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A Detailed Explanation of the XMLHttpRequest Object : Page 2

The XMLHttpRequest object is at the technological root of all AJAX and Web 2.0 applications. Although software vendors and the open source community now supply many AJAX frameworks that simplify using the XMLHttpRequest object, it's still worth your time to know the fundamentals.

XMLHttpRequest Object Properties and Events
The XMLHttpRequest object exposes various properties, methods, and events so script can process and control HTTP requests and responses. The rest of this article discusses these in detail.

The readyState Property
The XMLHttpRequest object cycles through several states as it sends an HTTP request to the server, waits while the request is processed, and when it receives a response. So that scripts can respond appropriately to the various states, the object exposes a readyState property that represents the object's current state, as shown in Table 1.

Table 1. The XMLHttpRequest Object's ReadyState Property Values: The table shows the possible values of the readyState property and an explanation of each.
ReadyState Value Description
0 Represents an "uninitialized" state in which an XMLHttpRequest object has been created, but not initialized.
1 Represents a "sent" state in which code has called the XMLHttpRequest open() method and the XMLHttpRequest is ready to send a request to the server.
2 Represents a "sent" state in which a request has been sent to the server with the send() method, but a response has not yet been received.
3 Represents a "receiving" state in which the HTTP response headers have been received, but message body has not yet been completely received.
4 Represents a "loaded" state in which the response has been completely received.

The onreadystatechange Property
The XMLHttpRequest object fires a readystatechange event whenever the readyState value changes. The onreadystatechange property accepts an EventListener value, specifying the method that the object will invoke whenever the readyState value changes.

The responseText Property
The responseText property contains the text of the HTTP response received by the client. When the readyState value is 0, 1, or 2 responseText contains an empty string. When the readyState value is 3 (Receiving), the response contains the incomplete response received by the client. When readyState is 4 (Loaded) the responseText contains the complete response.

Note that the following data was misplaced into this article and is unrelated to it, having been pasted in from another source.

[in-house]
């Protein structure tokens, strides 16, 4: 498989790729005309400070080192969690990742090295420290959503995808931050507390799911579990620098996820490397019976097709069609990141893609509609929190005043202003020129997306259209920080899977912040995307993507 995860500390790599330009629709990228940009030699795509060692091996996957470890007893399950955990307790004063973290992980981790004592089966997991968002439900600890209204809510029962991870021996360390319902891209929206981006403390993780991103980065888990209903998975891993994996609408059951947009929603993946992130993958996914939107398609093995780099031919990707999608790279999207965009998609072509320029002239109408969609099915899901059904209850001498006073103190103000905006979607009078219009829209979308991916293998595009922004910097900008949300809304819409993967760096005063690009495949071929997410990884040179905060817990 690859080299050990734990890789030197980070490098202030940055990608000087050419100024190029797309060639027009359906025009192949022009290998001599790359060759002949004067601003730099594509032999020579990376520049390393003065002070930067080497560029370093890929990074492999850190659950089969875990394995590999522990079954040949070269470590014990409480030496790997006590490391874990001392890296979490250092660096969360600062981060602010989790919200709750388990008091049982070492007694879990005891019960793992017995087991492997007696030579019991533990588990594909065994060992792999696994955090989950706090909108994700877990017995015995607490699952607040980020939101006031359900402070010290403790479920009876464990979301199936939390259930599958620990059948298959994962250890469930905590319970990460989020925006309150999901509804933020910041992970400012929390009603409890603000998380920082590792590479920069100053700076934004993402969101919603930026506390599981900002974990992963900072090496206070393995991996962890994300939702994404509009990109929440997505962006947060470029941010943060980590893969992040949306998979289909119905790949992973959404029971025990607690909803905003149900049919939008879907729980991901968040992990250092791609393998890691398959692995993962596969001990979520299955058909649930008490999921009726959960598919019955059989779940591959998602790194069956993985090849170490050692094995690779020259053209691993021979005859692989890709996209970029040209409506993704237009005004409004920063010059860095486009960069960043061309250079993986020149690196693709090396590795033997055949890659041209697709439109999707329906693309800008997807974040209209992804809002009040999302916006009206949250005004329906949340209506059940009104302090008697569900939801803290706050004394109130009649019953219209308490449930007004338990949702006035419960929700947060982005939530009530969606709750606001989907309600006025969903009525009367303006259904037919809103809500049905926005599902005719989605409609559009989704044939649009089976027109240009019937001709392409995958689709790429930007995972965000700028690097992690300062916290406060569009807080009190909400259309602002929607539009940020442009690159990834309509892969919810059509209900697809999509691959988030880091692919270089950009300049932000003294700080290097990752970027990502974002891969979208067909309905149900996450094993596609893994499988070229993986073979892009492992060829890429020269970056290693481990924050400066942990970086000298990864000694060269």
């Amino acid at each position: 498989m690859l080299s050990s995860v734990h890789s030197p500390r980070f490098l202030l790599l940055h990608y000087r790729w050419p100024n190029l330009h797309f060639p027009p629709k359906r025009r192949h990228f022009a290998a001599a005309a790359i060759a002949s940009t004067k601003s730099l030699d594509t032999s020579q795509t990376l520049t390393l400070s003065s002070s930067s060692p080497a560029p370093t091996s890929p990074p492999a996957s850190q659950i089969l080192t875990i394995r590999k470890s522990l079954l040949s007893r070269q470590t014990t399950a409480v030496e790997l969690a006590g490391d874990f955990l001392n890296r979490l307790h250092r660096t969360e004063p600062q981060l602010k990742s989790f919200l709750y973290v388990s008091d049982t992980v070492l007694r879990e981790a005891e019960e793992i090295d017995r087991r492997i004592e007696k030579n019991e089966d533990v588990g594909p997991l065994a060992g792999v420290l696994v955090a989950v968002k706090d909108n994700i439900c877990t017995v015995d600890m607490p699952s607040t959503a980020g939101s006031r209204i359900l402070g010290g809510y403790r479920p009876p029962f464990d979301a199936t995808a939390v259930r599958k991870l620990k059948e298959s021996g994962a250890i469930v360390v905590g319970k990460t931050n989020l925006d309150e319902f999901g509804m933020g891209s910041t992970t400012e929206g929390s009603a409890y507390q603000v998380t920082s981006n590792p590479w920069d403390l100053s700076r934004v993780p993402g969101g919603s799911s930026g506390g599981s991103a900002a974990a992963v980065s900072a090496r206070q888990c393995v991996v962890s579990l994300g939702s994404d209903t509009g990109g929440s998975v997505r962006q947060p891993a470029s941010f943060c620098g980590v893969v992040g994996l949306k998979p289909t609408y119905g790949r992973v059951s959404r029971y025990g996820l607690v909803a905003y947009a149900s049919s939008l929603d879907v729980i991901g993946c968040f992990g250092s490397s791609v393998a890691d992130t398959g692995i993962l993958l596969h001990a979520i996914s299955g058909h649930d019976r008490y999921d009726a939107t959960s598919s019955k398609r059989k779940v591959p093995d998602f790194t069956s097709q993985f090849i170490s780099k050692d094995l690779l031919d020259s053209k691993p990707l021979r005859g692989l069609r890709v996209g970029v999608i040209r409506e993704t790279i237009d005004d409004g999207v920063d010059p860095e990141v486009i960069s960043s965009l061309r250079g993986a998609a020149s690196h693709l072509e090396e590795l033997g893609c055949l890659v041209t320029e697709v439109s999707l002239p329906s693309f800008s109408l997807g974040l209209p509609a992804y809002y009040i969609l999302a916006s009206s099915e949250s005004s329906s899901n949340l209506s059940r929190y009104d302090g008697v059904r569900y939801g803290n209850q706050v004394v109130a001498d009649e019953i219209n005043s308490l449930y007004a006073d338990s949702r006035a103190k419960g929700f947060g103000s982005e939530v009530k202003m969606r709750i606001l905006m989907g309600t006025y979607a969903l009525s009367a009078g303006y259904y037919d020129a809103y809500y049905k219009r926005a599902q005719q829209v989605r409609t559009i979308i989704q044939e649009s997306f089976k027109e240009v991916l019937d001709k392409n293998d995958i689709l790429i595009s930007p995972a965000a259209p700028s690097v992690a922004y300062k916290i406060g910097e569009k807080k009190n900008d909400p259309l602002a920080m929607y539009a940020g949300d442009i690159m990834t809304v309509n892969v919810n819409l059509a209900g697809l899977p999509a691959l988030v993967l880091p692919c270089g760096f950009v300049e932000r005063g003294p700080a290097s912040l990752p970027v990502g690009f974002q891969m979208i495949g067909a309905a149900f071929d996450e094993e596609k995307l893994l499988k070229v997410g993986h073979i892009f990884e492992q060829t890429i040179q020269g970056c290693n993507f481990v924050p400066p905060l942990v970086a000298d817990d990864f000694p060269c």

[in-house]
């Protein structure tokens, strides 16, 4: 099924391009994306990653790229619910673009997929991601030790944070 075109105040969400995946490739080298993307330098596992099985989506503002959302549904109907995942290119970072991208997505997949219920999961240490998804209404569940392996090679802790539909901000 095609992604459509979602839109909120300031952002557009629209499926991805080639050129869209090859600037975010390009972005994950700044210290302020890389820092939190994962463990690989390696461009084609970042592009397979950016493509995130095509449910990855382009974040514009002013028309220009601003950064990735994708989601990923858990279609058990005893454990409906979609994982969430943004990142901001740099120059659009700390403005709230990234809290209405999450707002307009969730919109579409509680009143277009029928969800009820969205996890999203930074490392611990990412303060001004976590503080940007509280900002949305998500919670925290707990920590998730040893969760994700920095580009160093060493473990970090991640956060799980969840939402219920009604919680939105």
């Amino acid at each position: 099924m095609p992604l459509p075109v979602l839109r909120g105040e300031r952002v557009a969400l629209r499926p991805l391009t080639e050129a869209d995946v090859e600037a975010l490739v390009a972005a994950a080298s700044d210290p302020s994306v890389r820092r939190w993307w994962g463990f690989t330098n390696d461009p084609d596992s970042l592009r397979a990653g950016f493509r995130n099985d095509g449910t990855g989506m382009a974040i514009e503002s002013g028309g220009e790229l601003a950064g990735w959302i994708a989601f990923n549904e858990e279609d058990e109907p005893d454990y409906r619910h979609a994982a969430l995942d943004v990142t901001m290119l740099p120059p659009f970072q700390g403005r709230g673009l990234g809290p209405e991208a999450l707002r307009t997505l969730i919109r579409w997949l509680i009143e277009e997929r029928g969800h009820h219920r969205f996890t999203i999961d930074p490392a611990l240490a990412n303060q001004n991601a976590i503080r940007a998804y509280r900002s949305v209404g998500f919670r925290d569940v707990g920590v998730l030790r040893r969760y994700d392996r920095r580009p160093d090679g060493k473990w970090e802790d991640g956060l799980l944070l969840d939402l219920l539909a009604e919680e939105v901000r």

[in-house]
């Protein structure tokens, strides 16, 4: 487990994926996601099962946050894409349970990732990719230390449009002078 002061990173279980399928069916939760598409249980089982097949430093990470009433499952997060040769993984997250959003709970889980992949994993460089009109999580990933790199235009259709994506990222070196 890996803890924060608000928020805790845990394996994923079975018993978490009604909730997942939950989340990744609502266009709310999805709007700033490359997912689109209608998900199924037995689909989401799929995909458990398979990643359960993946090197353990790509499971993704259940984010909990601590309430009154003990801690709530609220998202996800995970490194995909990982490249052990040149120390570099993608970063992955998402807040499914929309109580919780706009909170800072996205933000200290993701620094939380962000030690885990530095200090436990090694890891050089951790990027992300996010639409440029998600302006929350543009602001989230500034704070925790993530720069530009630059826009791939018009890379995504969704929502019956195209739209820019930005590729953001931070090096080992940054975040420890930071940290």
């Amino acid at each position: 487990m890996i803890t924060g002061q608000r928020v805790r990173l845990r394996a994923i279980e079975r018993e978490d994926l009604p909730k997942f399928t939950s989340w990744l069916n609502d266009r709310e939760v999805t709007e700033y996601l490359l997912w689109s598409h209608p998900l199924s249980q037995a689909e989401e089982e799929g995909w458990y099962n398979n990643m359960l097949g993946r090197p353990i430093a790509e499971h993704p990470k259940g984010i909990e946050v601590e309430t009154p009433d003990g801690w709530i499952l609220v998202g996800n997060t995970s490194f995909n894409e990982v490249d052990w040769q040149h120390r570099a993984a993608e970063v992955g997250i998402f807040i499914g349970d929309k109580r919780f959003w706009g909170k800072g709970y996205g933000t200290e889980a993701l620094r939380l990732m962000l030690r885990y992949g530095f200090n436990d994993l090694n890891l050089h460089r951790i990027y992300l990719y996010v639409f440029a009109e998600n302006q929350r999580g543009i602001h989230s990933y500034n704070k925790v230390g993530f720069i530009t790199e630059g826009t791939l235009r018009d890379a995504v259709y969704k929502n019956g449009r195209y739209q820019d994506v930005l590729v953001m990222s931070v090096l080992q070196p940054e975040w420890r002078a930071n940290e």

The responseXML Property

The responseXML property represents the XML response when the complete HTTP response has been received (when readyState is 4), when the Content-Type header specifies the MIME (media) type as text/xml, application/xml, or ends in +xml. If the Content-Type header does not contain one of these media types, the responseXML value is null. The responseXML value is also null whenever the readyState value contains any value other than 4.

The responseXML property value is an object of type Document interface, and represents the parsed document. If the document cannot be parsed (for example if the document is malformed or the character encoding of the document is not supported) the responseXML value is null.

The status Property
The status property represents the HTTP status code and is of type short. The status attribute is available only when the readyState value is 3 (Receiving) or 4 (Loaded). Attempting to access the status value when readyState is less than 3 raises an exception.

The statusText Property

The statusText attribute represents the HTTP status code text and is also available only when the readyState value is 3 or 4. Attempting to access the statusText property for other readyState values raises an exception.

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